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I'm working on an Android app for a networking exercise and I'm having all sorts of problems. I have a working C server that I am running on my computer, and the app that I am writing aims to connect to the server, authenticate, and then initiate a file transfer from the server to the client. I am very new to Android, and I only very recently learned that blocking the UI thread is generally prohibited.

I have created an AsyncTask to help me with this. However, it completely and totally fails when I call it. It doesn't fail conspicuously, however; the only kind of problem that I see is that my main screen shrinks and moves around weirdly. Sometimes the UI thread blocks completely and the OS tells me that my app isn't responding, which doesn't make any sense to me because I'm threading the action that's blocking!

This is the code that I am using for my AsyncTask:

private class LoginTask extends AsyncTask<String, Void, Boolean> {

    @Override
    protected Boolean doInBackground(String... input) {
        int count = input.length;
        if (count != 4)
            return false;
        String ipAddress = input[0];
        int portNumberInt = Integer.parseInt(input[1]);
        String username = input[2];
        String password = input[3];
        // Step 0: Establish a connection to the server
        PrintWriter out;
        BufferedReader in;
        try {
            serverSocket = new Socket(ipAddress, portNumberInt);
            out = new PrintWriter(serverSocket.getOutputStream(), true);
            in = new BufferedReader(new InputStreamReader(serverSocket.getInputStream()));
        } catch (IOException e) {
            ((TextView)findViewById(R.id.textView1)).setText(e.getMessage());
            ((TextView)findViewById(R.id.textView2)).setText("");
            return false;
        }
        // Step 1: send "Authorize" to the server
        out.print("Authorize");
        // Step 2: server sends a random 64 character challenge string
        char[] buffer = new char[64];
        String challenge = null;
        try {
            in.read(buffer);
            challenge = new String(buffer);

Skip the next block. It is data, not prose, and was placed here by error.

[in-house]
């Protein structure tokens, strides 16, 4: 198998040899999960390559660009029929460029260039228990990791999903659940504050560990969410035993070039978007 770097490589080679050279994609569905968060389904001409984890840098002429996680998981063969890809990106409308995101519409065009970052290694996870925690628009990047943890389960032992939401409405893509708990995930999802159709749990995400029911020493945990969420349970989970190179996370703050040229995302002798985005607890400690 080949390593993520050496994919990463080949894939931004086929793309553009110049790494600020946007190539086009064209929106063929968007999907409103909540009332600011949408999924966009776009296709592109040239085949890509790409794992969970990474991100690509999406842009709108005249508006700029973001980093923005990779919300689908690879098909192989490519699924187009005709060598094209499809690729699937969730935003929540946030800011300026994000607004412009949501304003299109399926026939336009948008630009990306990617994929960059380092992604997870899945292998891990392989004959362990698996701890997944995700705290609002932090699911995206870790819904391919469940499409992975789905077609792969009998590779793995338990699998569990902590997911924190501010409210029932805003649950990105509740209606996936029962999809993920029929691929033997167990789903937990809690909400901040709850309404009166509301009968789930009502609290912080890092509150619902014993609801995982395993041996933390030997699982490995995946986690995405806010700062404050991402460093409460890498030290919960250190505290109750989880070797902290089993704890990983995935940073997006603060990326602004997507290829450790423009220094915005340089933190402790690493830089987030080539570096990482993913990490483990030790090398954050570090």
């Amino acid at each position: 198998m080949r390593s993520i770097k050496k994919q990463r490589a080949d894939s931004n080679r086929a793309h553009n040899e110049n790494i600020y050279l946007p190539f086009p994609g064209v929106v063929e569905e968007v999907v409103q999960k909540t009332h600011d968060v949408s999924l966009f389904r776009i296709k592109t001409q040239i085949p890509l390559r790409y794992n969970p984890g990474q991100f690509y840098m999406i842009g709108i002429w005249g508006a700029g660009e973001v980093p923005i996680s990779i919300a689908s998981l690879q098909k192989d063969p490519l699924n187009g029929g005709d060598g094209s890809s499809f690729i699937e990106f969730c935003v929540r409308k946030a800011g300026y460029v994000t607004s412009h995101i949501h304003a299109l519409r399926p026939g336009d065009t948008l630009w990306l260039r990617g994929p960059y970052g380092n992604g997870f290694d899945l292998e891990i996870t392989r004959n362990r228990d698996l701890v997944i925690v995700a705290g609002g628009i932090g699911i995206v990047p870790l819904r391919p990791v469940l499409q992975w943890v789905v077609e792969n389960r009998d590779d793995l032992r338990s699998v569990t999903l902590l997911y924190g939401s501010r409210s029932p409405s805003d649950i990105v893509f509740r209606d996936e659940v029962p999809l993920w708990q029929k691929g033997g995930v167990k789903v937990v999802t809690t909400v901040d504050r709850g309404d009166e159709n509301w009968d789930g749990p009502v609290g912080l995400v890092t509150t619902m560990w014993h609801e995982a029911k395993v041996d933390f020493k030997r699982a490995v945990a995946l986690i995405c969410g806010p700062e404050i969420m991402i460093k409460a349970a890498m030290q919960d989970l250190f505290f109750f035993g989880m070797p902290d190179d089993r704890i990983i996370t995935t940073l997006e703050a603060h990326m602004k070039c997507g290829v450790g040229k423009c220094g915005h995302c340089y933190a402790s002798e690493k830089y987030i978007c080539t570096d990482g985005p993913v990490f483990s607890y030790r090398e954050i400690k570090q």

} catch (IOException e) {
            ((TextView)findViewById(R.id.textView1)).setText(e.getMessage());
            ((TextView)findViewById(R.id.textView2)).setText("");
            return false;
        }
        challenge = username + password + challenge;
        // Step 3: Compute MD5 hash of username + password + challenge and send it to the server
        MessageDigest md5;
        try {
            md5 = MessageDigest.getInstance("MD5");
        } catch (NoSuchAlgorithmException e) {
            return false;
        }
        byte[] digest = md5.digest(challenge.getBytes());
        out.print(digest);
        // Step 4: Server computes the same hash, determines whether or not to accept the connection
        String authResult;
        try {
            in.read(buffer);
            authResult = new String(buffer);
        } catch (IOException e) {
            ((TextView)findViewById(R.id.textView1)).setText(e.getMessage());
            ((TextView)findViewById(R.id.textView2)).setText("");
            return false;
        }
        if (authResult.equals("Pass")) {
            return true;
        } else {
            return false;
        }
    }

}

And this is the code that calls the AsyncTask:

public boolean authenticate(final String ipAddress, final int portNumberInt, final String username, final String password) {
    try {
        Toast.makeText(getApplicationContext(), "Starting async task...", Toast.LENGTH_LONG).show();
        boolean result = new LoginTask().execute(ipAddress, Integer.toString(portNumberInt), username, password).get();
        Toast.makeText(getApplicationContext(), "Async task done!", Toast.LENGTH_LONG).show();
        return result;
    } catch (InterruptedException e) {
        Toast.makeText(getApplicationContext(), e.getMessage(), Toast.LENGTH_LONG).show();
        return false;
    } catch (ExecutionException e) {
        Toast.makeText(getApplicationContext(), e.getMessage(), Toast.LENGTH_LONG).show();